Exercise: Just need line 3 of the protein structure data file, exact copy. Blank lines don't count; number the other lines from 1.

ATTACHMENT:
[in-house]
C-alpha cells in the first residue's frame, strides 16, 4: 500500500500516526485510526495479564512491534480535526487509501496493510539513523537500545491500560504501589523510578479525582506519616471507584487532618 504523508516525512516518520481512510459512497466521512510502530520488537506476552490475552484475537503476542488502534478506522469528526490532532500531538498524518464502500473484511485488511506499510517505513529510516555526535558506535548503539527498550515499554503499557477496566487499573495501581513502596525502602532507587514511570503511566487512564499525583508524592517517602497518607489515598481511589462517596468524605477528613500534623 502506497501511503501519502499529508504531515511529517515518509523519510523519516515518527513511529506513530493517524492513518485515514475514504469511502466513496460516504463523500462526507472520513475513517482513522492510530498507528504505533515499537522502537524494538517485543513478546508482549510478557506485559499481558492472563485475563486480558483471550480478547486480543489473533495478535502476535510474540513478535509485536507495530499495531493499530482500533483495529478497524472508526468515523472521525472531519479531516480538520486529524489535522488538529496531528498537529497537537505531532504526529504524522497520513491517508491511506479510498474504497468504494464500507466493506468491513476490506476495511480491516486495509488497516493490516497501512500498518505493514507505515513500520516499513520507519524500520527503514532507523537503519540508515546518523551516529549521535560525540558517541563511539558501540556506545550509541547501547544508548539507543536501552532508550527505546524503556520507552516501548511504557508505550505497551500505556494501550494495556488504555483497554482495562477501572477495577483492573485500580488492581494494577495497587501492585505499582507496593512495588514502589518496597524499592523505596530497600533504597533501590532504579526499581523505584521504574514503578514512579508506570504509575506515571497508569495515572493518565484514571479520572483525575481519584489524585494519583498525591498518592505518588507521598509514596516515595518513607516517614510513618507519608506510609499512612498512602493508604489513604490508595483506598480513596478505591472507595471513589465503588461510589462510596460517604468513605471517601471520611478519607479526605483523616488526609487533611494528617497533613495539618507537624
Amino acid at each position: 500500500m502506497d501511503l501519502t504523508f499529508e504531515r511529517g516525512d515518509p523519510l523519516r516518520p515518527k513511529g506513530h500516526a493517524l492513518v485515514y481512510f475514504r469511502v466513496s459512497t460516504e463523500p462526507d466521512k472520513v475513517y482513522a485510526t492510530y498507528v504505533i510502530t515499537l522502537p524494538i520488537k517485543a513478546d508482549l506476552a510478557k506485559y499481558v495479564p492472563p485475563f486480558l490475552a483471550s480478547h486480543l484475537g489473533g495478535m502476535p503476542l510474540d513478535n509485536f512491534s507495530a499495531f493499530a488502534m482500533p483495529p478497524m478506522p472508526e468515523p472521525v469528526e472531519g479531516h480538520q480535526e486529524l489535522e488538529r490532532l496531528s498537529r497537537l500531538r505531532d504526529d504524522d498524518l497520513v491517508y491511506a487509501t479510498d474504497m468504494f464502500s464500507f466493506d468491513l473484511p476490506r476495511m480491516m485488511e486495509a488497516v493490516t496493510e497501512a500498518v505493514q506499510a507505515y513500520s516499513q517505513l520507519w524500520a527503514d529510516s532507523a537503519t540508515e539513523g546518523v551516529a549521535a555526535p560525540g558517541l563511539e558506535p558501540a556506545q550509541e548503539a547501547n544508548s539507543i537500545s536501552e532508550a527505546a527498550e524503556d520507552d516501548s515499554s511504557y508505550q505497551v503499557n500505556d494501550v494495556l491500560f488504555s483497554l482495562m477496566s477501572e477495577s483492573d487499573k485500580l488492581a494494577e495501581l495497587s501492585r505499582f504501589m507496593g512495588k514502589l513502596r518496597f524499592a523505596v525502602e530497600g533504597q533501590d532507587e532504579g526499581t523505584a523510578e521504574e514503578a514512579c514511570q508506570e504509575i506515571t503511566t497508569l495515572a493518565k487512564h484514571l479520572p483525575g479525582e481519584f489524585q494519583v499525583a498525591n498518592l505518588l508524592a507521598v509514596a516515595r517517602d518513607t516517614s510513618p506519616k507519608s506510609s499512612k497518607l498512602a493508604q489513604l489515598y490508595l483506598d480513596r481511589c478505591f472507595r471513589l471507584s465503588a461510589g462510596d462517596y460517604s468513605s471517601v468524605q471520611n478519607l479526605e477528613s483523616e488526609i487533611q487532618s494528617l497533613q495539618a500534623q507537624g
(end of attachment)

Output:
Amino acid at each position: 500500500m502506497d501511503l501519502t504523508f499529508e504531515r511529517g516525512d515518509p523519510l523519516r516518520p515518527k513511529g506513530h500516526a493517524l492513518v485515514y481512510f475514504r469511502v466513496s459512497t460516504e463523500p462526507d466521512k472520513v475513517y482513522a485510526t492510530y498507528v504505533i510502530t515499537l522502537p524494538i520488537k517485543a513478546d508482549l506476552a510478557k506485559y499481558v495479564p492472563p485475563f486480558l490475552a483471550s480478547h486480543l484475537g489473533g495478535m502476535p503476542l510474540d513478535n509485536f512491534s507495530a499495531f493499530a488502534m482500533p483495529p478497524m478506522p472508526e468515523p472521525v469528526e472531519g479531516h480538520q480535526e486529524l489535522e488538529r490532532l496531528s498537529r497537537l500531538r505531532d504526529d504524522d498524518l497520513v491517508y491511506a487509501t479510498d474504497m468504494f464502500s464500507f466493506d468491513l473484511p476490506r476495511m480491516m485488511e486495509a488497516v493490516t496493510e497501512a500498518v505493514q506499510a507505515y513500520s516499513q517505513l520507519w524500520a527503514d529510516s532507523a537503519t540508515e539513523g546518523v551516529a549521535a555526535p560525540g558517541l563511539e558506535p558501540a556506545q550509541e548503539a547501547n544508548s539507543i537500545s536501552e532508550a527505546a527498550e524503556d520507552d516501548s515499554s511504557y508505550q505497551v503499557n500505556d494501550v494495556l491500560f488504555s483497554l482495562m477496566s477501572e477495577s483492573d487499573k485500580l488492581a494494577e495501581l495497587s501492585r505499582f504501589m507496593g512495588k514502589l513502596r518496597f524499592a523505596v525502602e530497600g533504597q533501590d532507587e532504579g526499581t523505584a523510578e521504574e514503578a514512579c514511570q508506570e504509575i506515571t503511566t497508569l495515572a493518565k487512564h484514571l479520572p483525575g479525582e481519584f489524585q494519583v499525583a498525591n498518592l505518588l508524592a507521598v509514596a516515595r517517602d518513607t516517614s510513618p506519616k507519608s506510609s499512612k497518607l498512602a493508604q489513604l489515598y490508595l483506598d480513596r481511589c478505591f472507595r471513589l471507584s465503588a461510589g462510596d462517596y460517604s468513605s471517601v468524605q471520611n478519607l479526605e477528613s483523616e488526609i487533611q487532618s494528617l497533613q495539618a500534623q507537624g